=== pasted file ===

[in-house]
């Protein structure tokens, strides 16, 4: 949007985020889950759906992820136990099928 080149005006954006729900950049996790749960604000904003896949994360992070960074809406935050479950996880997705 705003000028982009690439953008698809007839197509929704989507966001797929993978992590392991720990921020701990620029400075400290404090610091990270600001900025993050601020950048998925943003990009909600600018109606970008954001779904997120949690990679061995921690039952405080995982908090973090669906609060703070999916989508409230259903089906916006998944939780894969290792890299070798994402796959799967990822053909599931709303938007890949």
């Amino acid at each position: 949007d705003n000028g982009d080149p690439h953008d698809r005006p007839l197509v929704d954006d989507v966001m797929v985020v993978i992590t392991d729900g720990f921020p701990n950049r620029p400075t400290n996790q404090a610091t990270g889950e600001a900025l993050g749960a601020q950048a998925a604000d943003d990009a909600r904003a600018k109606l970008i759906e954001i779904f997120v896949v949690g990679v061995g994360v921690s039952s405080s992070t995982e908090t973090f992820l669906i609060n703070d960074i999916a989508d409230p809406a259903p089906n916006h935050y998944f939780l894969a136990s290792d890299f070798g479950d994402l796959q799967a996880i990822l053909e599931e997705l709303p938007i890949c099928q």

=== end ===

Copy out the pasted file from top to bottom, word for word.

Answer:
[in-house]
């Protein structure tokens, strides 16, 4: 949007985020889950759906992820136990099928 080149005006954006729900950049996790749960604000904003896949994360992070960074809406935050479950996880997705 705003000028982009690439953008698809007839197509929704989507966001797929993978992590392991720990921020701990620029400075400290404090610091990270600001900025993050601020950048998925943003990009909600600018109606970008954001779904997120949690990679061995921690039952405080995982908090973090669906609060703070999916989508409230259903089906916006998944939780894969290792890299070798994402796959799967990822053909599931709303938007890949």
């Amino acid at each position: 949007d705003n000028g982009d080149p690439h953008d698809r005006p007839l197509v929704d954006d989507v966001m797929v985020v993978i992590t392991d729900g720990f921020p701990n950049r620029p400075t400290n996790q404090a610091t990270g889950e600001a900025l993050g749960a601020q950048a998925a604000d943003d990009a909600r904003a600018k109606l970008i759906e954001i779904f997120v896949v949690g990679v061995g994360v921690s039952s405080s992070t995982e908090t973090f992820l669906i609060n703070d960074i999916a989508d409230p809406a259903p089906n916006h935050y998944f939780l894969a136990s290792d890299f070798g479950d994402l796959q799967a996880i990822l053909e599931e997705l709303p938007i890949c099928q």